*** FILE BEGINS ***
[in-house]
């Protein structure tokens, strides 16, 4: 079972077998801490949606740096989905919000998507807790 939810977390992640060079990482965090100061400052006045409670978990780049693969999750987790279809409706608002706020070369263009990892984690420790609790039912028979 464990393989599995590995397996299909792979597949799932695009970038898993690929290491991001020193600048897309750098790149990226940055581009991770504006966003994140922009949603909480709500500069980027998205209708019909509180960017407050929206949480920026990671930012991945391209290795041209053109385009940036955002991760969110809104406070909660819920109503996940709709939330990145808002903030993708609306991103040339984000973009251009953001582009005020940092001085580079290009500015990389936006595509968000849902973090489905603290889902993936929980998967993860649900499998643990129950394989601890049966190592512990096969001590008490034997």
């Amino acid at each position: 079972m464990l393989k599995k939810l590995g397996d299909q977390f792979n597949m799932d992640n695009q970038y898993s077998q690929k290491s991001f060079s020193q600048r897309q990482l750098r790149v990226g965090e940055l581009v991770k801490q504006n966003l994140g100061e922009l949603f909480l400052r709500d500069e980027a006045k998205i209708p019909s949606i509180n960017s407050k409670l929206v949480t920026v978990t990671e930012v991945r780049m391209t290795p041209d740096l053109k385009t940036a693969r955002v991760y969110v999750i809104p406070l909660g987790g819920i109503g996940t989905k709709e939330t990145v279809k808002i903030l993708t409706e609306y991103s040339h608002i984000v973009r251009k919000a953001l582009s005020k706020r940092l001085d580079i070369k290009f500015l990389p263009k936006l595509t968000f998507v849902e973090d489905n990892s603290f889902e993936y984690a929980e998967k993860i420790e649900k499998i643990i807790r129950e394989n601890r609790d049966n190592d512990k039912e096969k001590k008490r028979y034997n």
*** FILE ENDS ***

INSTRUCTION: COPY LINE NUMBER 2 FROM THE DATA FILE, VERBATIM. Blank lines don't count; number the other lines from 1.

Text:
């Protein structure tokens, strides 16, 4: 079972077998801490949606740096989905919000998507807790 939810977390992640060079990482965090100061400052006045409670978990780049693969999750987790279809409706608002706020070369263009990892984690420790609790039912028979 464990393989599995590995397996299909792979597949799932695009970038898993690929290491991001020193600048897309750098790149990226940055581009991770504006966003994140922009949603909480709500500069980027998205209708019909509180960017407050929206949480920026990671930012991945391209290795041209053109385009940036955002991760969110809104406070909660819920109503996940709709939330990145808002903030993708609306991103040339984000973009251009953001582009005020940092001085580079290009500015990389936006595509968000849902973090489905603290889902993936929980998967993860649900499998643990129950394989601890049966190592512990096969001590008490034997």